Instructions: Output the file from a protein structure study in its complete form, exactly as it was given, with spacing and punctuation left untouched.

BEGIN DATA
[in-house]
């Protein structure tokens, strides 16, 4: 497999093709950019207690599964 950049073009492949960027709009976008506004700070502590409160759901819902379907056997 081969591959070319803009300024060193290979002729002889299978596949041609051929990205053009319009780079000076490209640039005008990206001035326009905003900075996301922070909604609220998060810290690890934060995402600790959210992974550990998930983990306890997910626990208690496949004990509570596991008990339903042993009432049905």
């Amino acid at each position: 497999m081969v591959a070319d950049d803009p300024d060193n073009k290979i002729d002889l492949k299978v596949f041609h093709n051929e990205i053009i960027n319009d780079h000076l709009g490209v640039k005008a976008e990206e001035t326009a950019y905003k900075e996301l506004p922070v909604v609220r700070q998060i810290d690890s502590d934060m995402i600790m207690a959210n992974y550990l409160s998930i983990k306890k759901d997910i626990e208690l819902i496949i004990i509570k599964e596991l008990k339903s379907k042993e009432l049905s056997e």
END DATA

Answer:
[in-house]
């Protein structure tokens, strides 16, 4: 497999093709950019207690599964 950049073009492949960027709009976008506004700070502590409160759901819902379907056997 081969591959070319803009300024060193290979002729002889299978596949041609051929990205053009319009780079000076490209640039005008990206001035326009905003900075996301922070909604609220998060810290690890934060995402600790959210992974550990998930983990306890997910626990208690496949004990509570596991008990339903042993009432049905």
């Amino acid at each position: 497999m081969v591959a070319d950049d803009p300024d060193n073009k290979i002729d002889l492949k299978v596949f041609h093709n051929e990205i053009i960027n319009d780079h000076l709009g490209v640039k005008a976008e990206e001035t326009a950019y905003k900075e996301l506004p922070v909604v609220r700070q998060i810290d690890s502590d934060m995402i600790m207690a959210n992974y550990l409160s998930i983990k306890k759901d997910i626990e208690l819902i496949i004990i509570k599964e596991l008990k339903s379907k042993e009432l049905s056997e």